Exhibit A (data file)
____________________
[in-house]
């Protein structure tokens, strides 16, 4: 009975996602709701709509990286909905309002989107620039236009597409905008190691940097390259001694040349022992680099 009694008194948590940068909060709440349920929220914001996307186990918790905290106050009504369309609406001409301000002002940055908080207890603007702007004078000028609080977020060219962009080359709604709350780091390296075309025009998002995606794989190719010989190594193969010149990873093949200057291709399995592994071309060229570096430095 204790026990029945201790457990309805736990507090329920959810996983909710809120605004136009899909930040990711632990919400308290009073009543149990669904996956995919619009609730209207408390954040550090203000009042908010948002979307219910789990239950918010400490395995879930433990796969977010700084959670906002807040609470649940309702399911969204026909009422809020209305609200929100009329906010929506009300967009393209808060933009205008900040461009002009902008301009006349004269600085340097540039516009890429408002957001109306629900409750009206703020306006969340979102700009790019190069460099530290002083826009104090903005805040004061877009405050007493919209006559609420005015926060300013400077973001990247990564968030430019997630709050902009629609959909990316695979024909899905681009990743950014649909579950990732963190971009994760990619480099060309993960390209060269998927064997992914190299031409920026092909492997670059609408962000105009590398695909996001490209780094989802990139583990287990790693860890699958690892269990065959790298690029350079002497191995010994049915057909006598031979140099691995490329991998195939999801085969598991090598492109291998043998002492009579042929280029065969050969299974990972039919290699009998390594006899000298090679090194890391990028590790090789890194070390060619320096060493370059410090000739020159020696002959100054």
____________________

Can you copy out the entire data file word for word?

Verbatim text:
[in-house]
């Protein structure tokens, strides 16, 4: 009975996602709701709509990286909905309002989107620039236009597409905008190691940097390259001694040349022992680099 009694008194948590940068909060709440349920929220914001996307186990918790905290106050009504369309609406001409301000002002940055908080207890603007702007004078000028609080977020060219962009080359709604709350780091390296075309025009998002995606794989190719010989190594193969010149990873093949200057291709399995592994071309060229570096430095 204790026990029945201790457990309805736990507090329920959810996983909710809120605004136009899909930040990711632990919400308290009073009543149990669904996956995919619009609730209207408390954040550090203000009042908010948002979307219910789990239950918010400490395995879930433990796969977010700084959670906002807040609470649940309702399911969204026909009422809020209305609200929100009329906010929506009300967009393209808060933009205008900040461009002009902008301009006349004269600085340097540039516009890429408002957001109306629900409750009206703020306006969340979102700009790019190069460099530290002083826009104090903005805040004061877009405050007493919209006559609420005015926060300013400077973001990247990564968030430019997630709050902009629609959909990316695979024909899905681009990743950014649909579950990732963190971009994760990619480099060309993960390209060269998927064997992914190299031409920026092909492997670059609408962000105009590398695909996001490209780094989802990139583990287990790693860890699958690892269990065959790298690029350079002497191995010994049915057909006598031979140099691995490329991998195939999801085969598991090598492109291998043998002492009579042929280029065969050969299974990972039919290699009998390594006899000298090679090194890391990028590790090789890194070390060619320096060493370059410090000739020159020696002959100054």